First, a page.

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Six reasons to ignore the proposed EEOC green light for weight discrimination

Just because you can legally do something doesn't mean you should.


The proposed new EEOC rules for wellness incentives and penalties are a perfect example of exactly that.

In conjunction with wellness uber-attorney Barbara Zabawa, author of Rule the Rules of Workplace Wellness. We will be hosting a webinar on this very topic July 9th at 1 PM EDT. For now, a summary would be:

  1. Wellness incentives must be "de minimis"

  2. Except when they don't.

Here is a Health Affairs blog post that parses the apparent contradiction.

In a nutshell, the de minimis rule applies only to participatory wellness programs. If a wellness program is linked directly to the insurance premium, as most outcomes-based programs are, the "safe harbor" remains at 30%. If 30% looks familiar, it is the same percentage incentive/penalty that was struck down by a federal court in 2018. This provision will almost certainly be struck down again as being an involuntary penalty.

Employers will be allowed to “establish, sponsor or administer...a bona fide benefit plan based on underwriting risks," using wellness data. In other words, you may soon be able to charge overweight/obese employees up to 30% more if you have a wellness program. At least until this proposed safe harbor is once again struck down.

The right to charge for, or otherwise stigmatize, obese employees has been on the wellness industry's wish list for years:

Please do not implement an outcomes-based wellness program -- the type employees hate the most -- with the full "safe harbor" 30% differential, without considering six reasons not to.

First, the difference in healthcare spending due to weight, before age 65, is actually much, much lower than one would expect it to be. It also turns out people on the very low end of the BMI scale also have high costs while plenty of “obese” people turn out to be quite healthy too.

Second, the vast majority of spending on the <65 population is unrelated or only peripherally related to weight. Of 1000 commercially insured people, there will only be 2 admissions primary-coded to heart attacks or diabetes. You spend much more on unncessary, potentially hazardous and easily avoidable scans and procedures than on those two admission categories. Why not focus on the low-hanging fruit in those categories?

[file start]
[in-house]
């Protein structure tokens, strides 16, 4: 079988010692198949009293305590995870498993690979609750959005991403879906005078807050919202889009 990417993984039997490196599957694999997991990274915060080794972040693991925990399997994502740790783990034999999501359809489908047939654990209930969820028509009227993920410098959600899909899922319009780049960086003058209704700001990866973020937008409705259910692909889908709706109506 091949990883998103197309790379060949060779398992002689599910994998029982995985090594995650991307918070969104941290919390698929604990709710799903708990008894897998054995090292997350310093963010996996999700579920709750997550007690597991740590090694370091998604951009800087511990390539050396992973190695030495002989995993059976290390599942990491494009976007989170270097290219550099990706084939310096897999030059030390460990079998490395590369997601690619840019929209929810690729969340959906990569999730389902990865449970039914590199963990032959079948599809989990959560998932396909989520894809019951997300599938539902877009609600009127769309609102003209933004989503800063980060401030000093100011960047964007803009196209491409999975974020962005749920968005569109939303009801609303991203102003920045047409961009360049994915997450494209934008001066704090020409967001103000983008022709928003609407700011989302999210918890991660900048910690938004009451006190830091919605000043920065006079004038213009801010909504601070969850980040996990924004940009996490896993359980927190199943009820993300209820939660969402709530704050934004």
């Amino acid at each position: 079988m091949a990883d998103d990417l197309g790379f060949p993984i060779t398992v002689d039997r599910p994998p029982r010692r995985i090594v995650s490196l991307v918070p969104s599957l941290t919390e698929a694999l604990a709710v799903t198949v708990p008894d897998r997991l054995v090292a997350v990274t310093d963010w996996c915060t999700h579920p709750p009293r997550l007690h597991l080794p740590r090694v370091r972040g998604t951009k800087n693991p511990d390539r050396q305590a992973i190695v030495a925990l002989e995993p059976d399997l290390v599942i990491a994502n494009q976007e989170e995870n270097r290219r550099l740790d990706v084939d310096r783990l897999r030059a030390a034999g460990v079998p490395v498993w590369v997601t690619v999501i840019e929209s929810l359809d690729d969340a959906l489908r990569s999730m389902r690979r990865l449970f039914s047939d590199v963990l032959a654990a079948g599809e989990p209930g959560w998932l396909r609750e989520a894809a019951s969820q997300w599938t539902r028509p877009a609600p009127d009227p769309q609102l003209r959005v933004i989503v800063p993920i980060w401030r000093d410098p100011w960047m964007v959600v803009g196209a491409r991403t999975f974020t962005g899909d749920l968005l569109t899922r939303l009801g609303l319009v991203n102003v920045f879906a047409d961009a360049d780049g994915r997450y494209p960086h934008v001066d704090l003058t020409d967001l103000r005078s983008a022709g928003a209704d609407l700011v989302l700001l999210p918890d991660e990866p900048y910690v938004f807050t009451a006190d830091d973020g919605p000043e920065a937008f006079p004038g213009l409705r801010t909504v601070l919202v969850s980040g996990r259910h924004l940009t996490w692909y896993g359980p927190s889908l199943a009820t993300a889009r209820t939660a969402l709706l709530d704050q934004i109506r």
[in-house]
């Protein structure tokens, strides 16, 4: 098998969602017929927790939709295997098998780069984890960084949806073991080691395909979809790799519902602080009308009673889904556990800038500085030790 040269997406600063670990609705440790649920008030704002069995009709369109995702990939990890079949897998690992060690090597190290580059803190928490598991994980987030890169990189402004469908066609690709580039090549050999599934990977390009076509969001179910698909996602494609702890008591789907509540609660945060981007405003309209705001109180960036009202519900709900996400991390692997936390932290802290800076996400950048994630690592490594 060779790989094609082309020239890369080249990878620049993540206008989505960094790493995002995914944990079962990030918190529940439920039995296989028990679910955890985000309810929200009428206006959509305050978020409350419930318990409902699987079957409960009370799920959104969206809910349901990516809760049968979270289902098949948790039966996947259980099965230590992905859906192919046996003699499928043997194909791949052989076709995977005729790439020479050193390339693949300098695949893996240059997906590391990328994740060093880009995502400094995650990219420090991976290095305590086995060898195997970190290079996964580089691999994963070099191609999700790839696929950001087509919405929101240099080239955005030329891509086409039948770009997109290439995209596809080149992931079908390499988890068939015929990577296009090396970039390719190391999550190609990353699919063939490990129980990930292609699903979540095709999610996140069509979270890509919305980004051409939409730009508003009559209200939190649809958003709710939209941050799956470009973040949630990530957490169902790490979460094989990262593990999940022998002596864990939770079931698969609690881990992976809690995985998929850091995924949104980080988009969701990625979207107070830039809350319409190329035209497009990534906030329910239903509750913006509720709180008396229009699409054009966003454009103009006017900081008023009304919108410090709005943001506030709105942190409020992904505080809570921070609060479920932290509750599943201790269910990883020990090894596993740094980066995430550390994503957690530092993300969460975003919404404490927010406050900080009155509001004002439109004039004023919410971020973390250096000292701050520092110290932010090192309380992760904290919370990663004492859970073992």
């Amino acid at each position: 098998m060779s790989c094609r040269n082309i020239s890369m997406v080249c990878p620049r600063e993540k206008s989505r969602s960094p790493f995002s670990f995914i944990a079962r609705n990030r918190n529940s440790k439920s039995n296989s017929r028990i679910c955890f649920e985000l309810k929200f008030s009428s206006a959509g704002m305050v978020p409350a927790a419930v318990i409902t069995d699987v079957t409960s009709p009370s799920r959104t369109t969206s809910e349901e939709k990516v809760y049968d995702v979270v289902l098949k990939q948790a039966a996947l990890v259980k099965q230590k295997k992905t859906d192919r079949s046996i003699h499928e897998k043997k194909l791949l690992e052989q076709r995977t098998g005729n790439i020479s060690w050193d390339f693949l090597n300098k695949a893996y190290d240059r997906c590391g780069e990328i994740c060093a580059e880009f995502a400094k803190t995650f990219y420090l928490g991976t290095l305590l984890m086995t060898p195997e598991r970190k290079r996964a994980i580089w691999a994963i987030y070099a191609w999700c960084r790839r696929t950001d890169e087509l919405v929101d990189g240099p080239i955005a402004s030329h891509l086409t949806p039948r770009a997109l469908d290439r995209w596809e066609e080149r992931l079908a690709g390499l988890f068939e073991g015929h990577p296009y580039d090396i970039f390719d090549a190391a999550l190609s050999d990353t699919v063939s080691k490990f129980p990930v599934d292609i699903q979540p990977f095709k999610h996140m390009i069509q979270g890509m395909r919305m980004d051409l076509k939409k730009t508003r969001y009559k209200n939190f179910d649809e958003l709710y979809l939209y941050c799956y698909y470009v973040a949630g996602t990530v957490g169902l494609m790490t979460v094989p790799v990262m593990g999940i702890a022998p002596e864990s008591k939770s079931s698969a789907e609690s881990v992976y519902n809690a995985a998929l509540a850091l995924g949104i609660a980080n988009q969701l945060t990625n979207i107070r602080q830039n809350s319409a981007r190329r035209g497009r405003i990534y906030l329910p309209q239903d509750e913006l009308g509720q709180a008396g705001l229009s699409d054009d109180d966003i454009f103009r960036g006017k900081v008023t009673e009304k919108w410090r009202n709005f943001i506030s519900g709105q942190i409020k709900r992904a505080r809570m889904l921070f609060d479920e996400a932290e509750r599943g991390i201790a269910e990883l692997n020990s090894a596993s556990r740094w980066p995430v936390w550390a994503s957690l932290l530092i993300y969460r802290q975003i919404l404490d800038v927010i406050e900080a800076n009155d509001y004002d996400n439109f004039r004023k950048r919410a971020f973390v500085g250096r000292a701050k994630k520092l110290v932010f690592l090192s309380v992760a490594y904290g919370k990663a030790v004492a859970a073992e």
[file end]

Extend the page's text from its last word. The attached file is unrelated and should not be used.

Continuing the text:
Third, conventional outcomes-based wellness programs have been definitively shown to fail. This conclusion is no longer challenged by the industry trade association. One wellness company, Vitality, admitted they couldn't even get their own employees to lose weight. Likewise, employees at their marquee customer McKesson also gained weight.

Fourth, people with eating disorders are usually advised not to weigh themselves. There are many instances of companies weighing employees who then experience relapses or complications. These stories should be enough to dissuade companies from doing this.

Fifth, the complexity of insurance price-discriminating is mind-boggling. Even smoking surcharges have proven far harder to execute in practice than in theory. And smoking is a 0-1 variable, where the choice to smoke was voluntary, and the costs of underwriting smokers is (unlike weight) without question higher than non-smokers. It's also much harder to cheat when you get tested. Yet only a minority of companies apply this differential – and that minority has not been growing.

Finally, and speaking of cheating, the amount of cheating that would take place at weigh-ins with four-figure financial forfeitures on the line boggles the mind. No need to take our word for it. Literally, the most popular blog post ever, intended to be tongue-in-cheek, on -- with about 50,000 hits – is how to cheat in a corporate weight-loss contest. [SPOILER ALERT: the suggestions are gross.]

Register here for the upcoming webinar--or just cut to the chase and...


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